This volume contains Procopius' book on the buildings of Justinian. The book is basically a panegyric glorifying Justinian and the works he constructed. The idea that the same man could write both this and the Secret History is disturbing. The man must have been a real snake. The biggest sin of this book is that unlike the Anecdota it is boring beyond belief. Descriptions of buildings is not a topic likely to interest many people, especially when it doesn't include pictures.
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1 of 1 people found the following review helpful
3.0 out of 5 stars Warning: Byzantine, 26 Jan 2011
By 
reader 451 - See all my reviews
(TOP 1000 REVIEWER)   
This review is from: On Buildings: 7 (Loeb Classical Library) (Hardcover)
Justinian's Buildings was once read as a tourist or archaeological guide to the Near East and to Constantinople, but it is both much more and much less than that. Modern historians have shown it to be a formulaic work, not so much descriptive or exhaustive, but an argumentative piece aiming to extol the emperor's church and fortress-building. Indeed, the Buildings are only interesting when they are fitted into Procopius' overall writings.

Procopius of Caesarea was a lawyer by training, and his three works: the Wars, the Secret History, and the Buildings sometimes sound as if he is presenting us the evidence, the prosecution, and the defence at Justinian's trial. The Wars are superficially a factual account embellished with such features of classical history as set speeches and allegorical anecdotes, the Secret History is a rant of a grotesque rather than a realistic turn, and the Buildings is an encomiastic text with strong Christian overtones. They also contradict each other in points of fact. Procopius, for example, says in Buildings that Justinian rebuilt the public baths in Constantinople and improved the water supply, contradicting the Secret History, which has the poor on the verge of dying of thirst. And while Buildings ascribes the hydraulic works at Dara to a divinely inspired vision of Justinian, Wars VIII state of the entry to the subterranean river that was their central feature: 'After the emperor Anastasius built this city, nature unaided fashioned and placed it there' (Wars, VIII.7.5-9.).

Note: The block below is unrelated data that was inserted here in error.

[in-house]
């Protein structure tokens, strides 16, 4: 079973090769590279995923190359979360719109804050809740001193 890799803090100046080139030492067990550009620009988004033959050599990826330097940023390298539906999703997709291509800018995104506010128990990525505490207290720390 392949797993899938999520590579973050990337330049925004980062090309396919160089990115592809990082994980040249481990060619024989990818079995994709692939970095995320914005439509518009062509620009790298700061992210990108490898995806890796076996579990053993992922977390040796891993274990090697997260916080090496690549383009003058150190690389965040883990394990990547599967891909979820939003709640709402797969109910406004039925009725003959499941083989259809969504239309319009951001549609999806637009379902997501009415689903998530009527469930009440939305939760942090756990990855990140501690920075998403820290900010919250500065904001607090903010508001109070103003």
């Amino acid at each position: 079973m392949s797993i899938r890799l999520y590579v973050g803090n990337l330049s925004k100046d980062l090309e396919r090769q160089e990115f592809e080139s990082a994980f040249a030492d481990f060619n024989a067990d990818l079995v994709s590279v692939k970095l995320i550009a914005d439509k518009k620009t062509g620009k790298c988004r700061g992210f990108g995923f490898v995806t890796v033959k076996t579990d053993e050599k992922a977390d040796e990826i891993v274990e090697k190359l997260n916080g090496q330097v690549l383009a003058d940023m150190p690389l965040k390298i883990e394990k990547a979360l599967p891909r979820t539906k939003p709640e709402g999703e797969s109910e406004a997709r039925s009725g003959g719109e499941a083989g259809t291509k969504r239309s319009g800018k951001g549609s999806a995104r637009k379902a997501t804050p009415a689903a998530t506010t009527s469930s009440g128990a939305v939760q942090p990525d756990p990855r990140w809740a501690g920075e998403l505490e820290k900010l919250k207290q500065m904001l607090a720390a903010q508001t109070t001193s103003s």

But Buildings was probably a commissioned work, and it is almost certainly not sincere. In the introduction, for example, Procopius makes a parallel between Xenophon's praise of Cyrus and his own eulogy of Justinian, with the conclusion that Cyrus' achievements were `child's play' compared to Justinian's. Note that first, Cyrus, in the classical, Herodotean framework that is invoked, meant the Persian tyranny that was the deadly foe of the free Greeks. If Justinian was a superlative Cyrus, as the introduction writes, was he not then a superlative tyrant? This seems all the more likely that, as the commentator Anthony Kaldellis found, the text of Justinian's decision to embark on the Vandal wars, in Wars III, is modelled on Herodotus' version of Xerxes' words upon attacking Greece. Second, Xenophon, an Athenian, betrayed his homeland in favour of its enemy Sparta. When Procopius compares himself to Xenophon, is he suggesting that Buildings is his own act of betrayal? The passage, tactically placed at the beginning of the work, may well be a watermark sign that the Buildings was a commissioned piece or that it was written under duress.

For readers on Procopius, the most important books are probably Averil Cameron's Procopius and the Sixth Century, and Anthony Kaldellis's Procopius of Caesarea.
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On Buildings: 7 (Loeb Classical Library)
On Buildings: 7 (Loeb Classical Library) by Procopius (Hardcover - 1 July 1989)